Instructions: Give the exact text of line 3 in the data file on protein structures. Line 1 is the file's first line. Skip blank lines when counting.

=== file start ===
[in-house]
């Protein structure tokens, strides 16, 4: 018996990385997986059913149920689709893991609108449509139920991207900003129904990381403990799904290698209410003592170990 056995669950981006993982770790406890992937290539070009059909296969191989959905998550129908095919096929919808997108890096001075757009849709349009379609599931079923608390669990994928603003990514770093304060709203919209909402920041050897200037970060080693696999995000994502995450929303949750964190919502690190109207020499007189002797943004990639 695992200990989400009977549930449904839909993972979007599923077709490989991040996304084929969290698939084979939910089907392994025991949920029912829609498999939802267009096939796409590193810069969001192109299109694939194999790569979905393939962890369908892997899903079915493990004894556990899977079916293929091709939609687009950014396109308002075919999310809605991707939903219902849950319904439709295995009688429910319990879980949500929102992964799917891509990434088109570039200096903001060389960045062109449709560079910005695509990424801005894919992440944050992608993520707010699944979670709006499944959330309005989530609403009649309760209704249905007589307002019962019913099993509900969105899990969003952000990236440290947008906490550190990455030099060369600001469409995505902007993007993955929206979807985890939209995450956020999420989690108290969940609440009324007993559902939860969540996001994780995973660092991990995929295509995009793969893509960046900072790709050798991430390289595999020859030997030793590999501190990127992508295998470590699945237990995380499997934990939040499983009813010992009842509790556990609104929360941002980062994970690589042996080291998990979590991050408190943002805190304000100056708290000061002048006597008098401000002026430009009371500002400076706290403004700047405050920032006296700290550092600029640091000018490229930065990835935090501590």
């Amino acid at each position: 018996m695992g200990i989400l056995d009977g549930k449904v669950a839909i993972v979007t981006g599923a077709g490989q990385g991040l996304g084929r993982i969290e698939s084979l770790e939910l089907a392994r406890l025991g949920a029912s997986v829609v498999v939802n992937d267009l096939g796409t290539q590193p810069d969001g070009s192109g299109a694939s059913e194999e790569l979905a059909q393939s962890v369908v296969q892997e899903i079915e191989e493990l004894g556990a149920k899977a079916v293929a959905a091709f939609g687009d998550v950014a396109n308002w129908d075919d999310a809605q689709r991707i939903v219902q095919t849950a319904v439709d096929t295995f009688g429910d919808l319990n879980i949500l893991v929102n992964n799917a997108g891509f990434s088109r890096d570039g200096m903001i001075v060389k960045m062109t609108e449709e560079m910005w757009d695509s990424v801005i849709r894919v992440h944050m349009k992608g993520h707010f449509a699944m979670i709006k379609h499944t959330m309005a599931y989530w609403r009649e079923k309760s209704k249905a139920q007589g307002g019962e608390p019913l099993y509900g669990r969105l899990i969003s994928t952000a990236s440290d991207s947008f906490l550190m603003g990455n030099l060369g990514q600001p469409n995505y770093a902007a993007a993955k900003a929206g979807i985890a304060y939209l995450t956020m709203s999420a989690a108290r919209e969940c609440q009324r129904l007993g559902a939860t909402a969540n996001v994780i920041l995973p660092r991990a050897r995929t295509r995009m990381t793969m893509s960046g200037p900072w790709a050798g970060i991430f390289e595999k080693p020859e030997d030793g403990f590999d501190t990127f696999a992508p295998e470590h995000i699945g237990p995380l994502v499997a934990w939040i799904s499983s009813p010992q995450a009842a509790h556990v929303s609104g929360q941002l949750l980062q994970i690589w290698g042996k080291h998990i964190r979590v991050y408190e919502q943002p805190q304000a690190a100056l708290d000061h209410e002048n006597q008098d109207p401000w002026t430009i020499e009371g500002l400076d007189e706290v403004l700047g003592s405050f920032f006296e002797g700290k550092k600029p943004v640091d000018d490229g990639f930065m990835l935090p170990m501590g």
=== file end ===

């Amino acid at each position: 018996m695992g200990i989400l056995d009977g549930k449904v669950a839909i993972v979007t981006g599923a077709g490989q990385g991040l996304g084929r993982i969290e698939s084979l770790e939910l089907a392994r406890l025991g949920a029912s997986v829609v498999v939802n992937d267009l096939g796409t290539q590193p810069d969001g070009s192109g299109a694939s059913e194999e790569l979905a059909q393939s962890v369908v296969q892997e899903i079915e191989e493990l004894g556990a149920k899977a079916v293929a959905a091709f939609g687009d998550v950014a396109n308002w129908d075919d999310a809605q689709r991707i939903v219902q095919t849950a319904v439709d096929t295995f009688g429910d919808l319990n879980i949500l893991v929102n992964n799917a997108g891509f990434s088109r890096d570039g200096m903001i001075v060389k960045m062109t609108e449709e560079m910005w757009d695509s990424v801005i849709r894919v992440h944050m349009k992608g993520h707010f449509a699944m979670i709006k379609h499944t959330m309005a599931y989530w609403r009649e079923k309760s209704k249905a139920q007589g307002g019962e608390p019913l099993y509900g669990r969105l899990i969003s994928t952000a990236s440290d991207s947008f906490l550190m603003g990455n030099l060369g990514q600001p469409n995505y770093a902007a993007a993955k900003a929206g979807i985890a304060y939209l995450t956020m709203s999420a989690a108290r919209e969940c609440q009324r129904l007993g559902a939860t909402a969540n996001v994780i920041l995973p660092r991990a050897r995929t295509r995009m990381t793969m893509s960046g200037p900072w790709a050798g970060i991430f390289e595999k080693p020859e030997d030793g403990f590999d501190t990127f696999a992508p295998e470590h995000i699945g237990p995380l994502v499997a934990w939040i799904s499983s009813p010992q995450a009842a509790h556990v929303s609104g929360q941002l949750l980062q994970i690589w290698g042996k080291h998990i964190r979590v991050y408190e919502q943002p805190q304000a690190a100056l708290d000061h209410e002048n006597q008098d109207p401000w002026t430009i020499e009371g500002l400076d007189e706290v403004l700047g003592s405050f920032f006296e002797g700290k550092k600029p943004v640091d000018d490229g990639f930065m990835l935090p170990m501590g």